Barr addressed Mueller’s concerns, but the media won’t report it

You would never guess it from the mainstream media’s coverage of yesterday’s circus before the Senate Judiciary Committee, but William Barr addressed Robert Mueller’s concerns over media coverage of his report and over Barr’s four-page memo about the report. Barr did so in a statement he released the day after his conversation with Mueller about the special counsel’s concerns.

As everyone knows by now, Mueller sent a letter to Barr complaining that Barr’s four-page memo did not “fully capture the context, nature, and substance” of the special counsel’s work and report. Barr testified yesterday that when he called Mueller to discuss the letter, Mueller acknowledged that Barr’s memo was an accurate statement of Mueller’s bottom line conclusions, but complained that media reports about the memo were misleading the public.

Barr’s testimony is consistent with what others who heard the conversation have told the media. Mueller was on a speakerphone in Barr’s office, and members of Barr’s staff took notes.

Mueller wanted Barr to release executive summaries he had prepared for the two volumes of his report. Barr wouldn’t agree to this because he didn’t want the report released piecemeal. He reasoned that summaries are inherently under-inclusive and issuing them would only lead to more debate about the adequacy of what was being released.

Barr therefore believed that his initial memo, which informed the public whether crimes had been committed, coupled with the imminent release of the entire report, was the right way to proceed.

However, Barr was sensitive to Mueller’s concern about any public confusion that might arise — whether from Barr’s four-page memo or from media coverage. He was also sensitive to Mueller’s concern that the memo, by its nature, left out a lot of “context” and “substance.”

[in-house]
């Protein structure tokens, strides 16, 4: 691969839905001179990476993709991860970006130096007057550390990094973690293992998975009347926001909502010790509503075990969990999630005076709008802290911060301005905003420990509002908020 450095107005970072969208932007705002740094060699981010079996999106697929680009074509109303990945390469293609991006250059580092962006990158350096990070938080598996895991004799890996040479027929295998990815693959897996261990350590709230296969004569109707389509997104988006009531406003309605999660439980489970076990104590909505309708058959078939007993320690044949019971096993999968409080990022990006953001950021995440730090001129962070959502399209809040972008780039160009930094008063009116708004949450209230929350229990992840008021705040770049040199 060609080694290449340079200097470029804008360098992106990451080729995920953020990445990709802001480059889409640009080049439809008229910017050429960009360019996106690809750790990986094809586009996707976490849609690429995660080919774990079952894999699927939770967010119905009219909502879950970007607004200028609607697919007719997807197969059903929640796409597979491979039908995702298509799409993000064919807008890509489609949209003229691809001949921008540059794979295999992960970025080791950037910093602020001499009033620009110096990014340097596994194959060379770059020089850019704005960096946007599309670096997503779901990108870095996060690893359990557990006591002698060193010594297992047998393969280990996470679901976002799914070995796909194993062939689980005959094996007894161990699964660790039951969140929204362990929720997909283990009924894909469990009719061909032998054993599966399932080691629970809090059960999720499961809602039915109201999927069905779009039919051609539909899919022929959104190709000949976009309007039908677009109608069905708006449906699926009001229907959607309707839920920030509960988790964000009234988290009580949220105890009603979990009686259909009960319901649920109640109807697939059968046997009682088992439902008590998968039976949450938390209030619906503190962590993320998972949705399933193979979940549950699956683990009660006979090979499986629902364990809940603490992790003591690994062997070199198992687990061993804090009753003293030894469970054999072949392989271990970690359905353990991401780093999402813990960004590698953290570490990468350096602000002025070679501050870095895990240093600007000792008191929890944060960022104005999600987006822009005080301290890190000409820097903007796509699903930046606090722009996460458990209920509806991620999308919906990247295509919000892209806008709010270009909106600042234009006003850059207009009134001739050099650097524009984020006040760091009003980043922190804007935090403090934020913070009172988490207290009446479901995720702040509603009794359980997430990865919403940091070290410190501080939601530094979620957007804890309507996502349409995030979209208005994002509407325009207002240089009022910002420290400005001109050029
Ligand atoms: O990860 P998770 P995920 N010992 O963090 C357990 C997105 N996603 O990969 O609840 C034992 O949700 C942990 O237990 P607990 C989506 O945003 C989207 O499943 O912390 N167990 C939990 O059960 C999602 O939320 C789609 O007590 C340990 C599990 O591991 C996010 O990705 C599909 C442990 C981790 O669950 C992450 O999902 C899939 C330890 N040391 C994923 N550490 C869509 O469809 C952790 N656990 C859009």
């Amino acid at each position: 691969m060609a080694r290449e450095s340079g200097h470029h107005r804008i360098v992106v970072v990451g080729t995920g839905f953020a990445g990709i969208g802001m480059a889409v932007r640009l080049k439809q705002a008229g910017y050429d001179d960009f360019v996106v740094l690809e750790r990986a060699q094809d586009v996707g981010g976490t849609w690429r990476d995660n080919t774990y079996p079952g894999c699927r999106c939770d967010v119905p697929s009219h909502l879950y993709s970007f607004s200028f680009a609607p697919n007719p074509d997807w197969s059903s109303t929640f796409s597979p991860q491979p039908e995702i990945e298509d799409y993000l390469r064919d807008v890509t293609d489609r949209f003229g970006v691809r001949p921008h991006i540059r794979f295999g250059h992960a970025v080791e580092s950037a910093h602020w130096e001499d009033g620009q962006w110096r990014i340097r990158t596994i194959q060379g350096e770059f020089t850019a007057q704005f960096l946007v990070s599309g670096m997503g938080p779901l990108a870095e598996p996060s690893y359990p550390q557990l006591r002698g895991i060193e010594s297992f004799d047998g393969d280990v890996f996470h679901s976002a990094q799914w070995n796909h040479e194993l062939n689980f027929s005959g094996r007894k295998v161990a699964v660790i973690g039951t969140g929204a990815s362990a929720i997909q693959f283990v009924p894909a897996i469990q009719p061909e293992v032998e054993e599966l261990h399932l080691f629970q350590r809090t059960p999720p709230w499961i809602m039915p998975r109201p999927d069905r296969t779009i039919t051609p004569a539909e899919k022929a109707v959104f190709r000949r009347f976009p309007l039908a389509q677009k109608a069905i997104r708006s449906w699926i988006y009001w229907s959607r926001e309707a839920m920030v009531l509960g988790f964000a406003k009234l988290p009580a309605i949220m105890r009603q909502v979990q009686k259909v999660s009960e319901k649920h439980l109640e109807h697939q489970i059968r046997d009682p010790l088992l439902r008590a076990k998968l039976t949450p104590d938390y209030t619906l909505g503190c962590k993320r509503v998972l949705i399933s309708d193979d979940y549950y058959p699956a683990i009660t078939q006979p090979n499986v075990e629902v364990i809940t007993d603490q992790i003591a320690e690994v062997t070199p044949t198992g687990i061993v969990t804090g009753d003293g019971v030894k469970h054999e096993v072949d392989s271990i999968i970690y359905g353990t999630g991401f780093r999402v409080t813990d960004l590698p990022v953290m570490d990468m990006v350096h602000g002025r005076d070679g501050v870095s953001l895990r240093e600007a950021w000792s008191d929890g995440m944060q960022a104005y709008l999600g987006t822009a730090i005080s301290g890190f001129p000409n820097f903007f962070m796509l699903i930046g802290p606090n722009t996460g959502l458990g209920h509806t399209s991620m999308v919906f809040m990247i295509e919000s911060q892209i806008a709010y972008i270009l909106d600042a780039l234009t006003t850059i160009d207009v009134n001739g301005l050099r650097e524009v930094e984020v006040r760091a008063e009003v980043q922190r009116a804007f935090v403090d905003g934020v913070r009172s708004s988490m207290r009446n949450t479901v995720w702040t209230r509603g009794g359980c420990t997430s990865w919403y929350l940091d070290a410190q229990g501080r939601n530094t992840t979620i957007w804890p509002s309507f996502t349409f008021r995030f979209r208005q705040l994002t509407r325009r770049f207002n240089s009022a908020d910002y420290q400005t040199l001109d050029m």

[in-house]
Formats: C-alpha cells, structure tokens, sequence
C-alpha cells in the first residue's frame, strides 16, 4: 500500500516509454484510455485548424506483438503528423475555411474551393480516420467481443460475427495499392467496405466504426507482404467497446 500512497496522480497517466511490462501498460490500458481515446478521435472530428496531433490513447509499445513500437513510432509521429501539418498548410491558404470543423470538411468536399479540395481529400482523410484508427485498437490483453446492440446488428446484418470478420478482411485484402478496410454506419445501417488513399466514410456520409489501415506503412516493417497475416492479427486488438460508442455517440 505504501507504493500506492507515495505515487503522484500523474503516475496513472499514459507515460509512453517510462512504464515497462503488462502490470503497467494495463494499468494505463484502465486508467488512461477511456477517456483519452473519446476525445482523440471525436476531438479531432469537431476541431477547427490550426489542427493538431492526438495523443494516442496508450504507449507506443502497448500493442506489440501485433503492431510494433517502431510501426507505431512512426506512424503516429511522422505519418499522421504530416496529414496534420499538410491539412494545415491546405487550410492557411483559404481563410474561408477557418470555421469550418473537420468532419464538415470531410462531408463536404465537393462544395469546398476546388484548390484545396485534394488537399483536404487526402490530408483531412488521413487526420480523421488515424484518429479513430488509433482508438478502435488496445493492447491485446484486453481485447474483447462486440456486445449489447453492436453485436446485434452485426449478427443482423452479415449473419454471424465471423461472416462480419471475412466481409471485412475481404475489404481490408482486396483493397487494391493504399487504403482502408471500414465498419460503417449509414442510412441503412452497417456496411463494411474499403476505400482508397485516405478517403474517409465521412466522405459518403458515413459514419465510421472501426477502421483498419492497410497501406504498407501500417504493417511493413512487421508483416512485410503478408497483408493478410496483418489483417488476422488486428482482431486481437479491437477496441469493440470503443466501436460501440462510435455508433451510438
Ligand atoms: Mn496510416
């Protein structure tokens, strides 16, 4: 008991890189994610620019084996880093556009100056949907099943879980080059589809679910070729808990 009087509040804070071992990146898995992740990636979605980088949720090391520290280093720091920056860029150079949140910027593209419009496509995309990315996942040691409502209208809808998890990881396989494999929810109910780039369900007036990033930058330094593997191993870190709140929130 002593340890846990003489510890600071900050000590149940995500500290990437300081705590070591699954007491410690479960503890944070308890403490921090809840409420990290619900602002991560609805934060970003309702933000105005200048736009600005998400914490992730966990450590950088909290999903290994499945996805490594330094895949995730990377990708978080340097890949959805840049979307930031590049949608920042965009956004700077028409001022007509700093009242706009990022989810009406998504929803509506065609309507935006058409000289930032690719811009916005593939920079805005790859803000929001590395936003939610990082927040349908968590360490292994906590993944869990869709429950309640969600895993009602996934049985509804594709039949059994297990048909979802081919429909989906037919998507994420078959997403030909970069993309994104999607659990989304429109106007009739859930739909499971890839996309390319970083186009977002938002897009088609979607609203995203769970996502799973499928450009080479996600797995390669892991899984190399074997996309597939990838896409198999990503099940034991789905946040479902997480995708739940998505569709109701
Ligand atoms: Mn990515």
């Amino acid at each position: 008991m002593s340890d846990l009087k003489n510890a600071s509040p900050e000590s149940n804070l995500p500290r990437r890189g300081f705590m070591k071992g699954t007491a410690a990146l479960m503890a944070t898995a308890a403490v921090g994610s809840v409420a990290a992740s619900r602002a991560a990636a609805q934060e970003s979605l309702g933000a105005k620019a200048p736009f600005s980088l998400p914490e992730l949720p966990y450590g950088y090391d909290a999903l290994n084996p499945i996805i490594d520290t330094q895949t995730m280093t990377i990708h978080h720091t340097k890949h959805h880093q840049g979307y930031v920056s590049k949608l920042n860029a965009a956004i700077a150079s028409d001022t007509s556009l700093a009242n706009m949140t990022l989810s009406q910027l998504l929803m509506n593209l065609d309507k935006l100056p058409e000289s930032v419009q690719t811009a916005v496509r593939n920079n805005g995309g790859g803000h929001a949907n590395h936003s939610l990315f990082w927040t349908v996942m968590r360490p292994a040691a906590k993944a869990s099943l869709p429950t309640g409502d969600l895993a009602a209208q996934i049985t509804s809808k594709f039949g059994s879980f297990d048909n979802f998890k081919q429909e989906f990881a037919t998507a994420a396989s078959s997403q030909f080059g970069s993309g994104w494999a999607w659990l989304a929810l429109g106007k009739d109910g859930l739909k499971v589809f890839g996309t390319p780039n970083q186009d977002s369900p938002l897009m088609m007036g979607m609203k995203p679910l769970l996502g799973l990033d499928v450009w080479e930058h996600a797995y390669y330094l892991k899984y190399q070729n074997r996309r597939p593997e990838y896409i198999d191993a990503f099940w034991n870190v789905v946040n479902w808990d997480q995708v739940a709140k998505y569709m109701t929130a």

Accordingly, the next day Barr issued a statement explaining how he intended to proceed. In the statement, Barr emphasized that his four-page memo was not a summary of Mueller’s report and that people would be able to see Mueller’s thinking soon, when the report was released.

This wasn’t the response Mueller had asked for. However, it did make clear, as should have been obvious, that the four-page memo did not provide an account of Mueller’s investigation or of his thinking — only of his conclusions (or lack thereof) regarding whether two crimes had been committed. These comments were Barr’s attempt to address Mueller’s concern that the media and the public were getting it wrong.

In its coverage of yesterday’s hearing, the mainstream media did not see fit to mention Barr’s attempt to address Mueller’s concern. I spent nearly an hour looking for such coverage in big media outlets. I came up empty. See, for example, this report by Peter Baker of the New York Times.

Another Times report, this highly-partisan one by Mark Mazzetti and Michael S. Schmidt, is a particularly egregious attempt to hide the ball. The Times says that “it is unclear what Mr. Barr did in response” to an earlier letter Mueller sent to Barr grumbling about the Attorney General’s four-page memo (a letter the full contents of which apparently have not yet been made public).

This might be true. However, it is clear what Barr did in response to the second letter and follow-up conversation with Mueller. Yet, Mazzetti and Schmidt decline to tell their readers.

Neither the Times reporters nor anyone else who covered the hearing could have missed Barr’s testimony about the statement he issued after hearing Mueller’s complaints. Barr talked about it in his relatively brief opening statement to the Committee, as well as in response to some of the questioning.

It seems clear that the media didn’t report Barr’s response because it wants to aid Democrats in pushing their anti-Barr narrative. Any indication that Barr tried to accommodate Mueller, even to a limited degree, would undermine that narrative. Unfortunately, our mainstream media is unflaggingly devoted to peddling Democratic narratives.

Responses

Books to read from Power Line